MLB: Deacon White Is the Lone Hall of Fame Player in the Class of 2013
Lynn Zinser of the New York Times wrote that the lack of a new living member has angered not only the Hall of Fame but also local businesses who count on the larger crowds for induction day.
But there is indeed a new player whose plaque will be placed alongside the immortals of the game. Deacon White, chosen by the Veterans Committee, will be honored this summer.
Excitement for White's election might be tempered at best. He last pitched in 1890 when Benjamin Harrison was President. He played for two leagues, the National Association and the Players League, that no longer exist.
Some of his best seasons were for the Boston Red Stockings and the Detroit Wolverines, teams long forgotten by their fan bases.
But on a day where no other player is in the spotlight and only an owner (Jacob Ruppert) and an umpire (Hank O'Day) are being honored, White will finally get his due 74 years after his death.
The former catcher once was a battery mate with his brother Will on the 1879 Cincinnati Reds. But White's brightest years came in Boston, playing with both Red Stockings teams. (One in the National Association and the other in the National League, who were later renamed the Braves.)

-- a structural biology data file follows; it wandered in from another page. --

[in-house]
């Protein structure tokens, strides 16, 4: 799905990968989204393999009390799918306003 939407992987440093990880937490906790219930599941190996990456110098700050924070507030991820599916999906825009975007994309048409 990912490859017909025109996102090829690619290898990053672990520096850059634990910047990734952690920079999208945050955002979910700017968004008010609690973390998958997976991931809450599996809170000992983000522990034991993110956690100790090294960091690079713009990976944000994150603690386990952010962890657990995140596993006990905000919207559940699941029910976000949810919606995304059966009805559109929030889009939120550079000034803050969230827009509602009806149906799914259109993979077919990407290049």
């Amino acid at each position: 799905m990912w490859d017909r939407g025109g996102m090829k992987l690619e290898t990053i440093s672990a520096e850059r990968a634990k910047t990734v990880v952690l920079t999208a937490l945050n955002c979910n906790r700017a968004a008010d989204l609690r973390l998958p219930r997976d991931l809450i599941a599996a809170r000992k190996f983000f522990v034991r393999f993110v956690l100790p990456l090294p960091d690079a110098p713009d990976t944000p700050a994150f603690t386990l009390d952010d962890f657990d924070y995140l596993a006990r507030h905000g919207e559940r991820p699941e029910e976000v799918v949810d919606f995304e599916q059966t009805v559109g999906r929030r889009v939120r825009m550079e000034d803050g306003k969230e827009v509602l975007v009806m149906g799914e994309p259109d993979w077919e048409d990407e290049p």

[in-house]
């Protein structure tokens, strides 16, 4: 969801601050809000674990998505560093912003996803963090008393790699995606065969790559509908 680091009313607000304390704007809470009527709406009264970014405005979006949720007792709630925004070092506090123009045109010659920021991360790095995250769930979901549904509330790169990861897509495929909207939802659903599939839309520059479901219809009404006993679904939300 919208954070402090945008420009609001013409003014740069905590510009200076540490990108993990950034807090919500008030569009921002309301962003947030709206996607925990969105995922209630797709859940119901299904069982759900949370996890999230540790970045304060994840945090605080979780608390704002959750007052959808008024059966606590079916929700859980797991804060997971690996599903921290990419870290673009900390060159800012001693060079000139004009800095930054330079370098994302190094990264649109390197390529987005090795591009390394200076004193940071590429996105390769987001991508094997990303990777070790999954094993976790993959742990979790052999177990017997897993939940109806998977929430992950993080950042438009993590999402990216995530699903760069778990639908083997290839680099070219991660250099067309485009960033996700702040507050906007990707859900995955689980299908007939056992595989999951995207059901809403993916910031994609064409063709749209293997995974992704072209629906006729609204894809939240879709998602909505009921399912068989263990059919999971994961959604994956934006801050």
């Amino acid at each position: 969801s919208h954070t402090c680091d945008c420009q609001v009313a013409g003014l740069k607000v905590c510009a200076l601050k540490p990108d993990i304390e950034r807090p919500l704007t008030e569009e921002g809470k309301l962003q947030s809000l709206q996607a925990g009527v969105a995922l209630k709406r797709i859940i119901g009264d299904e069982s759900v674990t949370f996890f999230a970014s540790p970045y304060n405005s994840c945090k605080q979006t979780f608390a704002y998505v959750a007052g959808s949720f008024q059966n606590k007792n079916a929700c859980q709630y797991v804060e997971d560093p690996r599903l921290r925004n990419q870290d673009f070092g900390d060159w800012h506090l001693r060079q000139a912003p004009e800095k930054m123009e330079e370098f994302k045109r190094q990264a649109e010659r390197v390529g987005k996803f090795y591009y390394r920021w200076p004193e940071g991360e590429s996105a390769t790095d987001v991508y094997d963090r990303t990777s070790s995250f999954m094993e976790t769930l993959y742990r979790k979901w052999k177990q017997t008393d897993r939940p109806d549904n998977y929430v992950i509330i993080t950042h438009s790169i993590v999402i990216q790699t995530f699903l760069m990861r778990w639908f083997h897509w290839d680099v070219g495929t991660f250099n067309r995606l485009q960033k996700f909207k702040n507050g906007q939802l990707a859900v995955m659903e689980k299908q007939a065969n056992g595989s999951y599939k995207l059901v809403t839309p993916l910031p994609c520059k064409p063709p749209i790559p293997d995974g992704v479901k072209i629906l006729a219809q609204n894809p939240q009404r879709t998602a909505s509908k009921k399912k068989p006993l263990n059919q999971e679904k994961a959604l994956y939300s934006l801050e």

His .367 average in 1875 led the National Association. In 1877 he led the National League with 103 hits, 11 triples, 49 RBIs, 145 total bases and a .387 average (via Baseball Reference). Nobody knew it at the time, but Deacon White's .950 OPS and 192 OPS+ also led the league.
Before this article, had you ever heard of Deacon White?
In 1887, he helped the Detroit Wolverines defeat the St. Louis Browns in the earlier incarnation of the World Series.
White finished his career with 2,067 hits while playing seasons that usually were fewer than 100 games. And he was a catcher who played in the era before face masks and often caught barehanded.
Fans of the Braves and Reds should salute him. Boston and Detroit fans should feel honored that another player who starred for one of their teams had been inducted to the Hall of Fame.
It may not be as exciting as seeing Mike Piazza, Craig Biggio, Roger Clemens or Barry Bonds taking their place alongside Willie Mays and all of the living legends, but it could be a day to salute baseball's glorious past. And perhaps a reminder to the Hall of Famers in waiting to be patient.
Time eventually was kind to Deacon White.
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